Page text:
Re: Bizarre Cases of the missing and murdered
« Reply #92 on: September 02, 2017, 06:35:53 AM »

Tim Hennis' case kicks the video off. Crazy story!
Courtroom experts call it a one-of-kind murder mystery that some people believe has yet to be completely solved. The remarkable story of Timothy Hennis and the stabbing deaths of a mother and two small girls is full of shocking legal twists and turns.
During the course of 21 years, Hennis underwent three trials for the same crimes in three courtrooms. The case puts constitutional questions about double jeopardy squarely under the spotlight.

Re: Bizarre Cases of the missing and murdered
« Reply #93 on: September 09, 2017, 05:07:52 AM »

 Jay Cook and Tanya Van Cuylenborg went missing after what was supposed to be a day trip to Seattle. After not arriving, and not calling, Tanya was found partially clothed but raped and strangled. Police began to suspect that Jay killed Tanya... until Jay's lifeless body was found bound under a bridge. What made the case even CRAZIER was that sometime after the murders took place, the families of the victims started receiving cards in the mail from all over the US being taunted with the deaths of the two teens.

Tanya, 17, and Jay, 20, were running an errand for his father. Once they got off the ferry in Seattle that night the couple simply vanished. Scharf says, “They obviously were abducted in downtown Seattle and King County.”

Their bodies were found a few days later in two different counties. “Jay’s body was found below High Bridge which was on the Crescent Lake Road. Tanya was taken up to Skagit County, south of Alger, and she was shot and raped and left by the side of the Parson’s Creek Road,” recalls Det. Scharf.

According to this, the police originally believed the letters to have been written by someone with some connection to the crime (and it was determined they were all written by the same person). However, in 2010 they identified the writer as a man in his 70's with "severe mental issues" and after questioning him, they don't believe he had any involvement with the murders.

Re: Bizarre Cases of the missing and murdered
« Reply #94 on: September 16, 2017, 09:44:32 AM »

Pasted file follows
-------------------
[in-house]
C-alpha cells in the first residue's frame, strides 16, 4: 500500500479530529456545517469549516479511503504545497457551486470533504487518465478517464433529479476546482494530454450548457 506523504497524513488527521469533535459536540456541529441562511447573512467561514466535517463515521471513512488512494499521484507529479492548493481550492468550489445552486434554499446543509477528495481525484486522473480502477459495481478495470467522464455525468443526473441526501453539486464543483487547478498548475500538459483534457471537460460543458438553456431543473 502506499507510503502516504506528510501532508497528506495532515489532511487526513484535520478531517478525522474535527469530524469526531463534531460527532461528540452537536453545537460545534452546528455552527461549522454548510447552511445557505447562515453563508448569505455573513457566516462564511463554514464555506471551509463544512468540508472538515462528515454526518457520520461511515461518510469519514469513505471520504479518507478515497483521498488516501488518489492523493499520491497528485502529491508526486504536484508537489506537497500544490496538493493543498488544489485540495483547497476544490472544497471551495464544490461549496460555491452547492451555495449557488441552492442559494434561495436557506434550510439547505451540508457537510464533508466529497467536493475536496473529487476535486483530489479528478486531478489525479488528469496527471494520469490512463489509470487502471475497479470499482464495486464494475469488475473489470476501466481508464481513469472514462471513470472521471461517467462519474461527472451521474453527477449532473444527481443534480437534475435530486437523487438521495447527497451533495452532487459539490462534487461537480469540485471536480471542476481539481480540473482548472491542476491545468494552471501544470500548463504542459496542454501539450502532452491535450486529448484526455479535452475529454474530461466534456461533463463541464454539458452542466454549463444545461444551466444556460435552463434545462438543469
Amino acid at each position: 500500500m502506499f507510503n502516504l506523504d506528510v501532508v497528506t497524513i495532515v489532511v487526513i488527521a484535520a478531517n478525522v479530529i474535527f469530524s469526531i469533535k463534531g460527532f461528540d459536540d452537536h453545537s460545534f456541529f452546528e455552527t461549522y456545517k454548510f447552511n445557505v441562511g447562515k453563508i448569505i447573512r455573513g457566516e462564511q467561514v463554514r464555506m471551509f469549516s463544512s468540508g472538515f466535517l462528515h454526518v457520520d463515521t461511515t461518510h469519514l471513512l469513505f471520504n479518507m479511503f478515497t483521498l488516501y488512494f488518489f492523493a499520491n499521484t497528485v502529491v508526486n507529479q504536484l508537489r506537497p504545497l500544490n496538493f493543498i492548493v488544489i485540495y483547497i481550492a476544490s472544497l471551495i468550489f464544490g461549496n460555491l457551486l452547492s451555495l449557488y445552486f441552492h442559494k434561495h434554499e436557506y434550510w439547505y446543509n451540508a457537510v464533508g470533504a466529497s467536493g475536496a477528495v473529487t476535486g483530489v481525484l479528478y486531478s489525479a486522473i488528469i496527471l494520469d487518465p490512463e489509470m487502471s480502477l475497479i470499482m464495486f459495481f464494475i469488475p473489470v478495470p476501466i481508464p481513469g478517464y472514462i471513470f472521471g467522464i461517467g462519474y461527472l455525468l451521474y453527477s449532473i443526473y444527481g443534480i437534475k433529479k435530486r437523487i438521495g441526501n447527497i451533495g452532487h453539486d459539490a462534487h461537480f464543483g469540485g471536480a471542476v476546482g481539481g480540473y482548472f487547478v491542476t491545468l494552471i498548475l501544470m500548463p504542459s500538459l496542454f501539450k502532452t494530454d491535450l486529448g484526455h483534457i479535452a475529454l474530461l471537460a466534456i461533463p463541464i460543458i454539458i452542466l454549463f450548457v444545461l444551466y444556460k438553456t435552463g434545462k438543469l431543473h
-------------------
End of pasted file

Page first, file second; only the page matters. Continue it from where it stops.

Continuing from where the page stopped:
Shortly after being born in 1954 to Harald and Dagmar Alexander, Frank Alexander was proclaimed a prophet of God by his father, an extremely religious zealot. And as a prophet of God, every command that Frank made had to be obeyed by everyone in the family, which included his older sister Marina and his younger twin sisters, Sabine and Petra.As Frank became a teenager, he decided that having sex with females outside of the family would make him unclean. He announced he was only going to have sex with his sisters and mother, and they all agreed because it was their way of serving God. The police in Hamburg, Germany, where the family lived, heard about the rumors, but when an investigation was launched, the Alexanders moved to the Canary Islands for more privacy. While living there, the family kept to themselves, and the neighbors didn’t see much of them. The only thing they heard was an organ being played at all hours of the day. On December 22, 1970, a doctor came home to his villa and found Sabine, who was 15 at the time and worked there, making a meal in the kitchen. Sabine took him to the patio where Frank, now 16, and Harald were resting. Both were covered in a dark substance that the doctor thought was dirt. Upon seeing his daughter, Harald said, “Sabine, dear, we want you to know at once that Frank and I have just finished killing your mother and sisters.” Instead of being mortified, Sabine took her father’s bloodstained hand, put it to her cheek, and said, “I’m sure you’ve done what was necessary.” When Harald noticed that the doctor was there, he addressed him and again admitted that he and Frank killed his 39-year-old wife, 18-year-old Marina, and 15-year-old Petra. That’s when the doctor realized that what he thought was mud and dirt on the two men was actually blood. The doctor told the living family members to wait at the villa while he called the police. When officers arrived at the apartment, they came across a scene that would make most people’s nightmares look tame. Everything was covered in blood. There was blood on the ceiling, the walls, and the floor. In the middle of the living room were the bodies of Marina and Petra. Both had their breasts and genitals removed; they were found nailed to a wall. Marina had also been disemboweled. In the bedroom, Dagmar was also dead. Like her daughters, Dagmar’s breasts and genitals were cut off. Dagmar’s heart was also cut out. A cord was tied around it, and it was nailed to the wall.Frank and Harald were arrested, and at the police station, they freely talked about the bloodbath. Frank said that his mother was giving him a look he didn’t think was appropriate, so he beat her into unconsciousness with a clothes hanger. Understanding what was happening, Harald went to the organ and started playing while singing his praises to Jesus. Frank then went into the living room and beat Marina into unconsciousness and then did the same to Petra. Once they were unconscious, Frank started cutting up the bodies while his father continued to play the organ and sing. When Frank became tired he took his turn on the organ while Harald continued hacking up the bodies.Harald said that the women knew that the “hour of killing” could happen at any time. They also knew their role as a sacrifice in the “holy time,” and they had accepted this role because they were serving God. Neither men felt guilty for what they did because they sent the women to Heaven. Frank and Harald were found unfit to stand trial and were placed into an asylum. Sabine was sent to live in a convent where she presumably still lives.